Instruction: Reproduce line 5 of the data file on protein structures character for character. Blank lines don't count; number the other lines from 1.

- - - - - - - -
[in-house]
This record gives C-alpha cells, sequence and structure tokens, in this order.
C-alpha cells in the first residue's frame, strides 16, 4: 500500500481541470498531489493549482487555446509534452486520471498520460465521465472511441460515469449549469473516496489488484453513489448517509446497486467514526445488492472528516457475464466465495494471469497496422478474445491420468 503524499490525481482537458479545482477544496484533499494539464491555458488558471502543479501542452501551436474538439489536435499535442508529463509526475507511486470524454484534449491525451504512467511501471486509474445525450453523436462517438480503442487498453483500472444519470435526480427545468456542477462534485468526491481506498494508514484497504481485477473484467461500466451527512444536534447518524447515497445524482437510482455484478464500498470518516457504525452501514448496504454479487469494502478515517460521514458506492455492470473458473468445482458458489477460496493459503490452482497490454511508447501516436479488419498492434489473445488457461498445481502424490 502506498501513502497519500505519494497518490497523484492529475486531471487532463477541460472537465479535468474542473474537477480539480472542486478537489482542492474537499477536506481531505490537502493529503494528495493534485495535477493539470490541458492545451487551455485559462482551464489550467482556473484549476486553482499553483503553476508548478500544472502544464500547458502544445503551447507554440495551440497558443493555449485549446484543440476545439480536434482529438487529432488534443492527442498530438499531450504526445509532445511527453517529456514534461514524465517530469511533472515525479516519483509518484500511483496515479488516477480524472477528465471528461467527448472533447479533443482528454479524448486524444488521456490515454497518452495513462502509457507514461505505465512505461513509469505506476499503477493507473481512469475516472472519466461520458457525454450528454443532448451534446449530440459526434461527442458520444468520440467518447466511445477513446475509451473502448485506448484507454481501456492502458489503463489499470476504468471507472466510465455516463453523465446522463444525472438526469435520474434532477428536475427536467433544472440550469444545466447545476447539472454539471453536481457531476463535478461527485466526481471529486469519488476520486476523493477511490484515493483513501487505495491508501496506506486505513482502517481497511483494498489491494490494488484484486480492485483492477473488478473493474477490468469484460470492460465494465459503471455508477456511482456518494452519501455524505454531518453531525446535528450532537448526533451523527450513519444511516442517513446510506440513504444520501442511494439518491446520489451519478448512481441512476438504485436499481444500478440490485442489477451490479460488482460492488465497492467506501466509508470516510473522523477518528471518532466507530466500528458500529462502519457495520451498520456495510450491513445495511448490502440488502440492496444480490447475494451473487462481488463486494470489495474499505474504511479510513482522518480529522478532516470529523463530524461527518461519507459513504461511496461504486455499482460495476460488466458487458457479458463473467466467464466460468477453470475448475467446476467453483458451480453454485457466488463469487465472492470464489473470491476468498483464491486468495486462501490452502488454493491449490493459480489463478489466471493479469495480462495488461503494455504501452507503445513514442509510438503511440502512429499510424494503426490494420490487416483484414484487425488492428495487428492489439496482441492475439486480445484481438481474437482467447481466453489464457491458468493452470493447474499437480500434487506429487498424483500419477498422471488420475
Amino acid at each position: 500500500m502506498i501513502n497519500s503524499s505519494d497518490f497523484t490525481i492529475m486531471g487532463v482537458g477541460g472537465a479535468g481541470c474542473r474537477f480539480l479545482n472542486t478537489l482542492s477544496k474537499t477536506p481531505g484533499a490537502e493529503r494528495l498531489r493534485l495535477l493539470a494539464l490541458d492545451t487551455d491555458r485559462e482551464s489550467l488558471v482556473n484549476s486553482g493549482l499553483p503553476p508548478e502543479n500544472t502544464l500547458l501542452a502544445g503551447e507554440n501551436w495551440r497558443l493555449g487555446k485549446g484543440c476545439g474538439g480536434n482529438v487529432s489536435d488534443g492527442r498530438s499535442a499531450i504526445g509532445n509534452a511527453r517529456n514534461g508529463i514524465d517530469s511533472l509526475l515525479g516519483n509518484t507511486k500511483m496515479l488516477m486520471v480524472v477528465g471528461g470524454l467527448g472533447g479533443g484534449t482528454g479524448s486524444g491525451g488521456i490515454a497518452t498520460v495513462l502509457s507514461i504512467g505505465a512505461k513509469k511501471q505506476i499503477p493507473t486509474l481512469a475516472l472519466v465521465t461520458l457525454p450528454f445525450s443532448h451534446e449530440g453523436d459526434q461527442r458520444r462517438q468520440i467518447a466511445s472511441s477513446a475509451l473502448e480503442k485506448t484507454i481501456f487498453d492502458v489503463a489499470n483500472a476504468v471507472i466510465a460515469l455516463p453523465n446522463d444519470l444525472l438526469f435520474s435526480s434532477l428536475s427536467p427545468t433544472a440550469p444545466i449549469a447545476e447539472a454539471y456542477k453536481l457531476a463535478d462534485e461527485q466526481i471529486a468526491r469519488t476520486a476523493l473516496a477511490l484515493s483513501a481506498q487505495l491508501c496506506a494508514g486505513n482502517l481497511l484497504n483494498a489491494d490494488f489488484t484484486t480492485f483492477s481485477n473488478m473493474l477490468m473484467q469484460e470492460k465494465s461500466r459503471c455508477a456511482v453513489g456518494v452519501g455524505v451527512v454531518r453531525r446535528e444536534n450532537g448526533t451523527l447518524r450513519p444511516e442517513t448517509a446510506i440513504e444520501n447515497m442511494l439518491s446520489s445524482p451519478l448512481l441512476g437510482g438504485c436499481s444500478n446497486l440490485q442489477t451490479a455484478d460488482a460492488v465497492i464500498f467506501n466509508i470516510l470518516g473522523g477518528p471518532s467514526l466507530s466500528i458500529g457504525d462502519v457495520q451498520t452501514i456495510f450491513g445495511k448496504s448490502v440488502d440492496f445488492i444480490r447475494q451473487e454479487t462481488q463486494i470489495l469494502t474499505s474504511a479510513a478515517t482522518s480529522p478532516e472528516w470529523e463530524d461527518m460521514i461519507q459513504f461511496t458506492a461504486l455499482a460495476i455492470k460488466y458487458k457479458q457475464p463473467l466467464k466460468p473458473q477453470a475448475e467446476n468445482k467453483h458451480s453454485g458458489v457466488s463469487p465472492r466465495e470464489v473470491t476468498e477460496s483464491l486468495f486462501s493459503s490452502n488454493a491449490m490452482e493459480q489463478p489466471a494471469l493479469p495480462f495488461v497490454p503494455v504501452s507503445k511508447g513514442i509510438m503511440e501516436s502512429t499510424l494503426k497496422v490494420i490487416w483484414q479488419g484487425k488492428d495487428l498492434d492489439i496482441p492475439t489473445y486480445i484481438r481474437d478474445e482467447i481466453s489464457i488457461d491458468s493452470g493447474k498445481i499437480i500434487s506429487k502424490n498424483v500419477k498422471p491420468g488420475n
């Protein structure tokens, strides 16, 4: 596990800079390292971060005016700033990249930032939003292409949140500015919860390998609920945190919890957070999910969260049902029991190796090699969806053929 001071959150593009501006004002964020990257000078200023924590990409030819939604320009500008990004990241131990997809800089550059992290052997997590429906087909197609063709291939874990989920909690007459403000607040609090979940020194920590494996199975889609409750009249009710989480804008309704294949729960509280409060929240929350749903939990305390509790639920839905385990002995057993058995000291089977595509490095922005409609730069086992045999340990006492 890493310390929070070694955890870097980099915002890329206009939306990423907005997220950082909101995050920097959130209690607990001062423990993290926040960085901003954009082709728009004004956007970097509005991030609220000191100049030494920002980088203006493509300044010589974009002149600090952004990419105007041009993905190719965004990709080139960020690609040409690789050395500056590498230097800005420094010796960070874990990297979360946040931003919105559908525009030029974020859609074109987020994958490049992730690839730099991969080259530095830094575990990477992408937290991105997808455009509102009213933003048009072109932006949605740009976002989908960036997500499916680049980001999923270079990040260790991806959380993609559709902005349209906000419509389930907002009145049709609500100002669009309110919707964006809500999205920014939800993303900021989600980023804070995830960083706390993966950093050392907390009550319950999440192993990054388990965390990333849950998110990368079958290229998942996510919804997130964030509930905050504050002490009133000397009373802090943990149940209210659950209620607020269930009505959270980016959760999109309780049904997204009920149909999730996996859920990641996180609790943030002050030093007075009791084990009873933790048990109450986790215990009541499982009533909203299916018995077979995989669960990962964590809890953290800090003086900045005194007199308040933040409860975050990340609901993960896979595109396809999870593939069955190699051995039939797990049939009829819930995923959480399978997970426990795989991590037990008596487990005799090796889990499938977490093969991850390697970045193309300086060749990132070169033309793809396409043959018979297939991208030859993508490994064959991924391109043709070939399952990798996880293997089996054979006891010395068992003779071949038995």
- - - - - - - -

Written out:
């Protein structure tokens, strides 16, 4: 596990800079390292971060005016700033990249930032939003292409949140500015919860390998609920945190919890957070999910969260049902029991190796090699969806053929 001071959150593009501006004002964020990257000078200023924590990409030819939604320009500008990004990241131990997809800089550059992290052997997590429906087909197609063709291939874990989920909690007459403000607040609090979940020194920590494996199975889609409750009249009710989480804008309704294949729960509280409060929240929350749903939990305390509790639920839905385990002995057993058995000291089977595509490095922005409609730069086992045999340990006492 890493310390929070070694955890870097980099915002890329206009939306990423907005997220950082909101995050920097959130209690607990001062423990993290926040960085901003954009082709728009004004956007970097509005991030609220000191100049030494920002980088203006493509300044010589974009002149600090952004990419105007041009993905190719965004990709080139960020690609040409690789050395500056590498230097800005420094010796960070874990990297979360946040931003919105559908525009030029974020859609074109987020994958490049992730690839730099991969080259530095830094575990990477992408937290991105997808455009509102009213933003048009072109932006949605740009976002989908960036997500499916680049980001999923270079990040260790991806959380993609559709902005349209906000419509389930907002009145049709609500100002669009309110919707964006809500999205920014939800993303900021989600980023804070995830960083706390993966950093050392907390009550319950999440192993990054388990965390990333849950998110990368079958290229998942996510919804997130964030509930905050504050002490009133000397009373802090943990149940209210659950209620607020269930009505959270980016959760999109309780049904997204009920149909999730996996859920990641996180609790943030002050030093007075009791084990009873933790048990109450986790215990009541499982009533909203299916018995077979995989669960990962964590809890953290800090003086900045005194007199308040933040409860975050990340609901993960896979595109396809999870593939069955190699051995039939797990049939009829819930995923959480399978997970426990795989991590037990008596487990005799090796889990499938977490093969991850390697970045193309300086060749990132070169033309793809396409043959018979297939991208030859993508490994064959991924391109043709070939399952990798996880293997089996054979006891010395068992003779071949038995």